WASHINGTON -- In the wake of President Barack Obama's controversial decision to mandate that religious groups pay for contraceptives for their employees, much of the coverage focused on how the president had disappointed progressive allies by giving religious groups an extra year to comply.
But the decision also had New York Archbishop Timothy Dolan, president of the U.S. Conference of Catholic Bishops, feeling personally betrayed.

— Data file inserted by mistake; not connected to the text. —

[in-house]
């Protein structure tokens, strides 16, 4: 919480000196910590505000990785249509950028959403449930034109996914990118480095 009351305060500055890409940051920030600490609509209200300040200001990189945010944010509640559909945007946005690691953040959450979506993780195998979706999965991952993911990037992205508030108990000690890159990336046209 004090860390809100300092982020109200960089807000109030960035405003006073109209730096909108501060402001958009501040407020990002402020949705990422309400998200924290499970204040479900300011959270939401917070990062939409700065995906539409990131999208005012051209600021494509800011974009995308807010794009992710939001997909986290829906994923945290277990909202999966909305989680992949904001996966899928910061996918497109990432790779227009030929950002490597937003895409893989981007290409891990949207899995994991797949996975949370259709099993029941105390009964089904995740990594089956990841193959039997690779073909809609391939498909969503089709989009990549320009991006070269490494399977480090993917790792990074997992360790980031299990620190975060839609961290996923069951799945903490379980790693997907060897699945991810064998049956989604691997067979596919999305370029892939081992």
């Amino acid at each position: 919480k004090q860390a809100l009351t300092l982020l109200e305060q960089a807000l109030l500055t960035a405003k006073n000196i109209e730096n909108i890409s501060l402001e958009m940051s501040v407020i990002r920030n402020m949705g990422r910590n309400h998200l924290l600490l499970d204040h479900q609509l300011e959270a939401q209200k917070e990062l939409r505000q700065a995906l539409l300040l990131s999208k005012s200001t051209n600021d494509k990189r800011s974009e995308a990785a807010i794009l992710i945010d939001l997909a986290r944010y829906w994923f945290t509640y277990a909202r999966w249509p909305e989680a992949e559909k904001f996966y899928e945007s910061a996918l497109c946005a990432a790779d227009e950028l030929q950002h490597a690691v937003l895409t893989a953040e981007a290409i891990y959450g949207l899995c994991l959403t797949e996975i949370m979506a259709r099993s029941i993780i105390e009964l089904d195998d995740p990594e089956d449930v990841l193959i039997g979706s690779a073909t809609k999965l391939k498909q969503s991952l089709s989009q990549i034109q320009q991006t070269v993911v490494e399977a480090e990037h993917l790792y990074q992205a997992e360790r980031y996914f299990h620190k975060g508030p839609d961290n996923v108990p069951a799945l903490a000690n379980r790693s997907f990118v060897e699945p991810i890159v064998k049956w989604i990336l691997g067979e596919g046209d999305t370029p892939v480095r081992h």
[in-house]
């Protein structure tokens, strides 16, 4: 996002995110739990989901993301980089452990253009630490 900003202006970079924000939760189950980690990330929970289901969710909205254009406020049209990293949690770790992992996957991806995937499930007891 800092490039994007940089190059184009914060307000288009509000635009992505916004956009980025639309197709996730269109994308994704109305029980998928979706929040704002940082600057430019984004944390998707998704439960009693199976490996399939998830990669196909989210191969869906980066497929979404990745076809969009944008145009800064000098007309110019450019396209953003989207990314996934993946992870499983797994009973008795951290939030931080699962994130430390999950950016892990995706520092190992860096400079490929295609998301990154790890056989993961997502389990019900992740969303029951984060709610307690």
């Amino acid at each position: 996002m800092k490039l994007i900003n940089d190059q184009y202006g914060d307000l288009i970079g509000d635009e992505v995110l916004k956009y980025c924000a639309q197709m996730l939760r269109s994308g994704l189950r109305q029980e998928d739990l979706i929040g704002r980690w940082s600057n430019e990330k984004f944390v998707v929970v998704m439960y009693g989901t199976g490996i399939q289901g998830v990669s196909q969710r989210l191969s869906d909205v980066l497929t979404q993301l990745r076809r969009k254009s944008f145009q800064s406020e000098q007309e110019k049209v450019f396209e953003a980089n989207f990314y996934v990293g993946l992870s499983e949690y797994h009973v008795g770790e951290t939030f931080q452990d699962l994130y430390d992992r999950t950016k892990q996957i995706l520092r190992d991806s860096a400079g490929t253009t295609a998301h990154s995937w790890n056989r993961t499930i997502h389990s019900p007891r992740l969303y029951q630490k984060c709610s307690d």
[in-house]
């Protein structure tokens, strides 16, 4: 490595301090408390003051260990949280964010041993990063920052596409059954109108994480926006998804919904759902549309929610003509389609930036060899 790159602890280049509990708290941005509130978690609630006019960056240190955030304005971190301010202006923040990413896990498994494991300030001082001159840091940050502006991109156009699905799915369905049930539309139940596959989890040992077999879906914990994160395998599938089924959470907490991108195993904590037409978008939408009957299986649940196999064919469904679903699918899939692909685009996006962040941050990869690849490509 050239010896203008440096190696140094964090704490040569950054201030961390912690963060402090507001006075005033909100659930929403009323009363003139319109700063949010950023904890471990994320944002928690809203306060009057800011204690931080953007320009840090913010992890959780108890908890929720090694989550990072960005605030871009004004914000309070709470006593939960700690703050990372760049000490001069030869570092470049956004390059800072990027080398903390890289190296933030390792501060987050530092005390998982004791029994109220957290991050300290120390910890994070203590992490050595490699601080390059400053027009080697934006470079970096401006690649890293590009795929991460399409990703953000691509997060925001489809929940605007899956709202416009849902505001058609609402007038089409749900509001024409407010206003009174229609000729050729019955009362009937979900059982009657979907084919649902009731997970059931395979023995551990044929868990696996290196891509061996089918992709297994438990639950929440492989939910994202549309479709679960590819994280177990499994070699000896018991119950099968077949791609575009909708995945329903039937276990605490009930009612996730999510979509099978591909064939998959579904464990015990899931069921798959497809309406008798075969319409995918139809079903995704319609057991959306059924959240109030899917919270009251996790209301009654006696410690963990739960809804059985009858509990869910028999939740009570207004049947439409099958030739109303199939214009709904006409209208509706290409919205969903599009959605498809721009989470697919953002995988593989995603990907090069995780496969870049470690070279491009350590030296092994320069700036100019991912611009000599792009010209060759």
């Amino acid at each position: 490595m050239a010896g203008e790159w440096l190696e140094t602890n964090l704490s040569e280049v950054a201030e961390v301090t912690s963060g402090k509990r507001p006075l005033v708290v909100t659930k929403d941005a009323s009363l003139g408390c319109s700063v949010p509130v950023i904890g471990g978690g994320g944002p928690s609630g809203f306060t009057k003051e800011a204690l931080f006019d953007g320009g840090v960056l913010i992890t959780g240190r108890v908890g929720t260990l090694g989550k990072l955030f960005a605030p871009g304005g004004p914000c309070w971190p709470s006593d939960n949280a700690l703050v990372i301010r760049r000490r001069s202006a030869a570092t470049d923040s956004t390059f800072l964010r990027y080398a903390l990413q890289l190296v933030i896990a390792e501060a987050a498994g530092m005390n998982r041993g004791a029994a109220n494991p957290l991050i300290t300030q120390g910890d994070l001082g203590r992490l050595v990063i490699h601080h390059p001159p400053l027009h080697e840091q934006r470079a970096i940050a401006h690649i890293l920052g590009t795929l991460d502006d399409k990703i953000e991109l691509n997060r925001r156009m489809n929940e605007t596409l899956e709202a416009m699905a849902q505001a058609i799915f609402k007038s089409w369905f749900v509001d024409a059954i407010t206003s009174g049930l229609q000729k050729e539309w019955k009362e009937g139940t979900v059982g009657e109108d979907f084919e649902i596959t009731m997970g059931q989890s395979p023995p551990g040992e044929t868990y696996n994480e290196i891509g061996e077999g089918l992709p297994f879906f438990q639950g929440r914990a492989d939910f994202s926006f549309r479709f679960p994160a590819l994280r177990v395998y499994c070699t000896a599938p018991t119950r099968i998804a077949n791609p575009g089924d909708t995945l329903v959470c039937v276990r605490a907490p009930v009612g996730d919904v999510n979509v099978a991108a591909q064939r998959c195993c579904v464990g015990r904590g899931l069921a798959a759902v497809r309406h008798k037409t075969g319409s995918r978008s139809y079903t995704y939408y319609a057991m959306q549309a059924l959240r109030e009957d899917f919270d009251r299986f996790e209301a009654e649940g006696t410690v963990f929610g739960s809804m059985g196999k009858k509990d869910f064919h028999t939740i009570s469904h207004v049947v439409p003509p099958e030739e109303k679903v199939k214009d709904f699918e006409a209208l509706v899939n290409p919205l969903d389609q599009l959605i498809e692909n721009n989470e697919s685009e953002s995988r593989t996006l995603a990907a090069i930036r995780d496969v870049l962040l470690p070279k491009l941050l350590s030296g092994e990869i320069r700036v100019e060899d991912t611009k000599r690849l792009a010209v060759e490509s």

"I have to say, there's a sense of personal disappointment," Dolan said Tuesday after he gave a lecture on "Law and the Gospel of Life" at Fordham Law School.
Last November, amid deepening tensions between the bishops and the administration over the pending contraception mandate and other issues, Obama invited Dolan to the Oval Office, where the two men shared what Dolan called a productive and "extraordinarily friendly" meeting.
"The president seemed very earnest, he said he considered the protection of conscience sacred, that he didn't want anything his administration would do to impede the work of the church that he claimed he held in high regard," Dolan said. "So I did leave a little buoyant."